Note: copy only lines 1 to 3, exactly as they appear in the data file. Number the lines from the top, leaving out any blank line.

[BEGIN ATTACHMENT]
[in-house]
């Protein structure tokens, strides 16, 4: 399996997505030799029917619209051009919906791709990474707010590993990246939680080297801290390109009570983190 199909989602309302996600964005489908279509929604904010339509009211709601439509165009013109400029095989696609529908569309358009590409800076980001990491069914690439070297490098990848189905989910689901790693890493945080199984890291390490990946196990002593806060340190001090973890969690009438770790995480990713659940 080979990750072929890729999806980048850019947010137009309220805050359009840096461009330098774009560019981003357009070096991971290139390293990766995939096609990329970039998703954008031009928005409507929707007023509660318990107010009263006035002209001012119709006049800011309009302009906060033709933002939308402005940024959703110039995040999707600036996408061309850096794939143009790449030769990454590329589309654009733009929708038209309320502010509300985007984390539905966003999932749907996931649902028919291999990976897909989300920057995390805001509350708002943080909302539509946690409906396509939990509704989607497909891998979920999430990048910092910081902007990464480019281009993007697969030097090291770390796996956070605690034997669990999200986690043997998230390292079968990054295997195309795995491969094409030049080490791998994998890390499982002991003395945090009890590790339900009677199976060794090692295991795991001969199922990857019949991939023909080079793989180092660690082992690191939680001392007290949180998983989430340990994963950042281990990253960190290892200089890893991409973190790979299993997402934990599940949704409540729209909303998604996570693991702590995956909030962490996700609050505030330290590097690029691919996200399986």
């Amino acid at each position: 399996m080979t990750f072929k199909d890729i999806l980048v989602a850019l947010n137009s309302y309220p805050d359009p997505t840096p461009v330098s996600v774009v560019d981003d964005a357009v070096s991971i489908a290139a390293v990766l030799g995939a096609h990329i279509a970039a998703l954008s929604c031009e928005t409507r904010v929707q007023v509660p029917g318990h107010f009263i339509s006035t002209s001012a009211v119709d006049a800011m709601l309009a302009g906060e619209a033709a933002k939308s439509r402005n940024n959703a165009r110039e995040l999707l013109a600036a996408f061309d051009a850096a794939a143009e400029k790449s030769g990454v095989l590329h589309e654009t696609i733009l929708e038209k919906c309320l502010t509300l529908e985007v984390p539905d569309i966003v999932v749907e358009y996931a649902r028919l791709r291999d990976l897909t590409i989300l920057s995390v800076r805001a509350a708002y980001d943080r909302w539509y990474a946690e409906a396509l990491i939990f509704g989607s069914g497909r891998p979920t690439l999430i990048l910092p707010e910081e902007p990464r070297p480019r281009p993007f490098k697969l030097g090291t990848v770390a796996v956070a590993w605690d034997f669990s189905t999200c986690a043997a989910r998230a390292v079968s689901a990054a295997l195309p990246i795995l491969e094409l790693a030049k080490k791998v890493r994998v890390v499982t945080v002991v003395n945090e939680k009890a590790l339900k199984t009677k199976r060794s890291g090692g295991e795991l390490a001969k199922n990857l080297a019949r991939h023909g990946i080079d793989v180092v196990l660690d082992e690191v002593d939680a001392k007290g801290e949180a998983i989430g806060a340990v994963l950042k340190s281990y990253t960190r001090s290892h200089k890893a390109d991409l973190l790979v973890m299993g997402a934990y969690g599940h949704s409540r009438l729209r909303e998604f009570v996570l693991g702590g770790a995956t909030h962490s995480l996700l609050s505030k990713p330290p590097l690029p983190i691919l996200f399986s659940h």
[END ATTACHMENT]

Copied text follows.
[in-house]
């Protein structure tokens, strides 16, 4: 399996997505030799029917619209051009919906791709990474707010590993990246939680080297801290390109009570983190 199909989602309302996600964005489908279509929604904010339509009211709601439509165009013109400029095989696609529908569309358009590409800076980001990491069914690439070297490098990848189905989910689901790693890493945080199984890291390490990946196990002593806060340190001090973890969690009438770790995480990713659940 080979990750072929890729999806980048850019947010137009309220805050359009840096461009330098774009560019981003357009070096991971290139390293990766995939096609990329970039998703954008031009928005409507929707007023509660318990107010009263006035002209001012119709006049800011309009302009906060033709933002939308402005940024959703110039995040999707600036996408061309850096794939143009790449030769990454590329589309654009733009929708038209309320502010509300985007984390539905966003999932749907996931649902028919291999990976897909989300920057995390805001509350708002943080909302539509946690409906396509939990509704989607497909891998979920999430990048910092910081902007990464480019281009993007697969030097090291770390796996956070605690034997669990999200986690043997998230390292079968990054295997195309795995491969094409030049080490791998994998890390499982002991003395945090009890590790339900009677199976060794090692295991795991001969199922990857019949991939023909080079793989180092660690082992690191939680001392007290949180998983989430340990994963950042281990990253960190290892200089890893991409973190790979299993997402934990599940949704409540729209909303998604996570693991702590995956909030962490996700609050505030330290590097690029691919996200399986």
């Amino acid at each position: 399996m080979t990750f072929k199909d890729i999806l980048v989602a850019l947010n137009s309302y309220p805050d359009p997505t840096p461009v330098s996600v774009v560019d981003d964005a357009v070096s991971i489908a290139a390293v990766l030799g995939a096609h990329i279509a970039a998703l954008s929604c031009e928005t409507r904010v929707q007023v509660p029917g318990h107010f009263i339509s006035t002209s001012a009211v119709d006049a800011m709601l309009a302009g906060e619209a033709a933002k939308s439509r402005n940024n959703a165009r110039e995040l999707l013109a600036a996408f061309d051009a850096a794939a143009e400029k790449s030769g990454v095989l590329h589309e654009t696609i733009l929708e038209k919906c309320l502010t509300l529908e985007v984390p539905d569309i966003v999932v749907e358009y996931a649902r028919l791709r291999d990976l897909t590409i989300l920057s995390v800076r805001a509350a708002y980001d943080r909302w539509y990474a946690e409906a396509l990491i939990f509704g989607s069914g497909r891998p979920t690439l999430i990048l910092p707010e910081e902007p990464r070297p480019r281009p993007f490098k697969l030097g090291t990848v770390a796996v956070a590993w605690d034997f669990s189905t999200c986690a043997a989910r998230a390292v079968s689901a990054a295997l195309p990246i795995l491969e094409l790693a030049k080490k791998v890493r994998v890390v499982t945080v002991v003395n945090e939680k009890a590790l339900k199984t009677k199976r060794s890291g090692g295991e795991l390490a001969k199922n990857l080297a019949r991939h023909g990946i080079d793989v180092v196990l660690d082992e690191v002593d939680a001392k007290g801290e949180a998983i989430g806060a340990v994963l950042k340190s281990y990253t960190r001090s290892h200089k890893a390109d991409l973190l790979v973890m299993g997402a934990y969690g599940h949704s409540r009438l729209r909303e998604f009570v996570l693991g702590g770790a995956t909030h962490s995480l996700l609050s505030k990713p330290p590097l690029p983190i691919l996200f399986s659940h």